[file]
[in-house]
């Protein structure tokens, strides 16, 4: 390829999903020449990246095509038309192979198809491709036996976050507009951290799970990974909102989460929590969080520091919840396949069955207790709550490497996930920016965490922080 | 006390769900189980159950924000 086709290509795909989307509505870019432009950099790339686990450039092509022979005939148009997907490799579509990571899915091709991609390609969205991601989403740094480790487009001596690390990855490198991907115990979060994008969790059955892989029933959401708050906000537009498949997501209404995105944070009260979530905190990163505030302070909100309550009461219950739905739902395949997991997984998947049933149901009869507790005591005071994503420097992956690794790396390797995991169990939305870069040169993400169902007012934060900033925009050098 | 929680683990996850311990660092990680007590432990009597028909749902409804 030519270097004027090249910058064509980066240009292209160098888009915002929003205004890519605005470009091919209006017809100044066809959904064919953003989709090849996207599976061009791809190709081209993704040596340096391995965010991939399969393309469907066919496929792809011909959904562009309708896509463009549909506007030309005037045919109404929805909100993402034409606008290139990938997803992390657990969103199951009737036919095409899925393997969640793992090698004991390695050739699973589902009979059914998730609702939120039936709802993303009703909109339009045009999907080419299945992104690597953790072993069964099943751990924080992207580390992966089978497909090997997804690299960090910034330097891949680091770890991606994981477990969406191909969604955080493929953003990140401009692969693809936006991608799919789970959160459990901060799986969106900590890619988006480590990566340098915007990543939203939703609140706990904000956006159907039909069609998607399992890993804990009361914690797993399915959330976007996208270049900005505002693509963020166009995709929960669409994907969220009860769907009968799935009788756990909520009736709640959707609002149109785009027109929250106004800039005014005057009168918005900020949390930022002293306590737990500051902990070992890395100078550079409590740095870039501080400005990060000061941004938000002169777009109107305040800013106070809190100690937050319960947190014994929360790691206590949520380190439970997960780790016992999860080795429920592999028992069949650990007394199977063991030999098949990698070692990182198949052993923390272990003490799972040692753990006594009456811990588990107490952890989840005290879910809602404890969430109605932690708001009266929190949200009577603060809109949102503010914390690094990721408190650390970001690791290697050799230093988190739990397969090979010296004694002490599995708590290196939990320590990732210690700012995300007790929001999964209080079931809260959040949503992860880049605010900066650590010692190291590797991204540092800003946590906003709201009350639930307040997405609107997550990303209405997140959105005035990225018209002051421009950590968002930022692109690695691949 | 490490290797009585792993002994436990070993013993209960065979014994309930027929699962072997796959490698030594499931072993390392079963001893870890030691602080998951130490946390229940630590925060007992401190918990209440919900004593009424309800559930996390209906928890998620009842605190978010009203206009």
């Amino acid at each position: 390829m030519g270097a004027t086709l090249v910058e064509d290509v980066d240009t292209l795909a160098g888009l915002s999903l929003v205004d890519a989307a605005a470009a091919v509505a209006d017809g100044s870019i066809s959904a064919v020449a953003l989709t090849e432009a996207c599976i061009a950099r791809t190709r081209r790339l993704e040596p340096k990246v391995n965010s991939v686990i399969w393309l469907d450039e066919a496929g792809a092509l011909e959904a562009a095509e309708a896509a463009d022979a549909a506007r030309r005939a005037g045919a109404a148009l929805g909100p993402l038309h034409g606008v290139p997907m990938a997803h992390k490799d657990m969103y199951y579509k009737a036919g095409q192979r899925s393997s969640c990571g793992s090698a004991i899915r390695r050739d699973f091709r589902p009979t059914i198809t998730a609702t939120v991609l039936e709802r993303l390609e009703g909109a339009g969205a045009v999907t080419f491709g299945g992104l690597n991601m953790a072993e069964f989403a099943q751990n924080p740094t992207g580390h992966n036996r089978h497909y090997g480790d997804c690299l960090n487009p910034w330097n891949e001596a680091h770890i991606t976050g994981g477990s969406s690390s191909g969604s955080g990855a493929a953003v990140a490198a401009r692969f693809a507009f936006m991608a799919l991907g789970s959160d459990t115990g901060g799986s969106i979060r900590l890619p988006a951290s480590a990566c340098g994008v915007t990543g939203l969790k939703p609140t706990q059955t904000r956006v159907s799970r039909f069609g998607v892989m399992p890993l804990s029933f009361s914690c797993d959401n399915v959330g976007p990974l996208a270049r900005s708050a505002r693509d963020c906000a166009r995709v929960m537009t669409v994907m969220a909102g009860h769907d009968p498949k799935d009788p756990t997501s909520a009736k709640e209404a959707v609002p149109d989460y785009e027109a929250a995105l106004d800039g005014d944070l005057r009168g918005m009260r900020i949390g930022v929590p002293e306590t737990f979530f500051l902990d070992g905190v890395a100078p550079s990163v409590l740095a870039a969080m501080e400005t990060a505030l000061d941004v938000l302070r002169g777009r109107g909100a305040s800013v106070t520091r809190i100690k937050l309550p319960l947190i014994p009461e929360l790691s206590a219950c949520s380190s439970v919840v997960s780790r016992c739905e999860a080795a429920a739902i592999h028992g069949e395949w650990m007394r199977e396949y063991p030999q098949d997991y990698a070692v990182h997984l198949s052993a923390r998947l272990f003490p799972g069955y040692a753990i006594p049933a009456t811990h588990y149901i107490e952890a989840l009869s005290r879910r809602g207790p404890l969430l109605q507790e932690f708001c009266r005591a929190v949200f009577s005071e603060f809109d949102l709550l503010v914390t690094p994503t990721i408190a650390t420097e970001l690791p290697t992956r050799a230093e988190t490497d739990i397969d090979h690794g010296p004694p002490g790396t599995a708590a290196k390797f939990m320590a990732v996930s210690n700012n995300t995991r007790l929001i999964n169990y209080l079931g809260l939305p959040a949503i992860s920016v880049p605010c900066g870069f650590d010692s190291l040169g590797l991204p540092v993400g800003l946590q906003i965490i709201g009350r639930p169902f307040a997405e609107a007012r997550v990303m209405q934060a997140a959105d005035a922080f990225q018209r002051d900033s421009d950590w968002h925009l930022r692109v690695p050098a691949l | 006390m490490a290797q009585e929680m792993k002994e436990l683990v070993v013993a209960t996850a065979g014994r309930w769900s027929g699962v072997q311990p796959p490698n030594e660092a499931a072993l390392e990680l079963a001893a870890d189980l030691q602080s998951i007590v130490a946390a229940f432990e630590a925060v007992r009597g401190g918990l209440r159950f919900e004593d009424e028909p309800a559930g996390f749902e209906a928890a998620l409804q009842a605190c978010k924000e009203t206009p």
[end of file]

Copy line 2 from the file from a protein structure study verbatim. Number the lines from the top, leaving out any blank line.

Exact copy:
């Protein structure tokens, strides 16, 4: 390829999903020449990246095509038309192979198809491709036996976050507009951290799970990974909102989460929590969080520091919840396949069955207790709550490497996930920016965490922080 | 006390769900189980159950924000 086709290509795909989307509505870019432009950099790339686990450039092509022979005939148009997907490799579509990571899915091709991609390609969205991601989403740094480790487009001596690390990855490198991907115990979060994008969790059955892989029933959401708050906000537009498949997501209404995105944070009260979530905190990163505030302070909100309550009461219950739905739902395949997991997984998947049933149901009869507790005591005071994503420097992956690794790396390797995991169990939305870069040169993400169902007012934060900033925009050098 | 929680683990996850311990660092990680007590432990009597028909749902409804 030519270097004027090249910058064509980066240009292209160098888009915002929003205004890519605005470009091919209006017809100044066809959904064919953003989709090849996207599976061009791809190709081209993704040596340096391995965010991939399969393309469907066919496929792809011909959904562009309708896509463009549909506007030309005037045919109404929805909100993402034409606008290139990938997803992390657990969103199951009737036919095409899925393997969640793992090698004991390695050739699973589902009979059914998730609702939120039936709802993303009703909109339009045009999907080419299945992104690597953790072993069964099943751990924080992207580390992966089978497909090997997804690299960090910034330097891949680091770890991606994981477990969406191909969604955080493929953003990140401009692969693809936006991608799919789970959160459990901060799986969106900590890619988006480590990566340098915007990543939203939703609140706990904000956006159907039909069609998607399992890993804990009361914690797993399915959330976007996208270049900005505002693509963020166009995709929960669409994907969220009860769907009968799935009788756990909520009736709640959707609002149109785009027109929250106004800039005014005057009168918005900020949390930022002293306590737990500051902990070992890395100078550079409590740095870039501080400005990060000061941004938000002169777009109107305040800013106070809190100690937050319960947190014994929360790691206590949520380190439970997960780790016992999860080795429920592999028992069949650990007394199977063991030999098949990698070692990182198949052993923390272990003490799972040692753990006594009456811990588990107490952890989840005290879910809602404890969430109605932690708001009266929190949200009577603060809109949102503010914390690094990721408190650390970001690791290697050799230093988190739990397969090979010296004694002490599995708590290196939990320590990732210690700012995300007790929001999964209080079931809260959040949503992860880049605010900066650590010692190291590797991204540092800003946590906003709201009350639930307040997405609107997550990303209405997140959105005035990225018209002051421009950590968002930022692109690695691949 | 490490290797009585792993002994436990070993013993209960065979014994309930027929699962072997796959490698030594499931072993390392079963001893870890030691602080998951130490946390229940630590925060007992401190918990209440919900004593009424309800559930996390209906928890998620009842605190978010009203206009």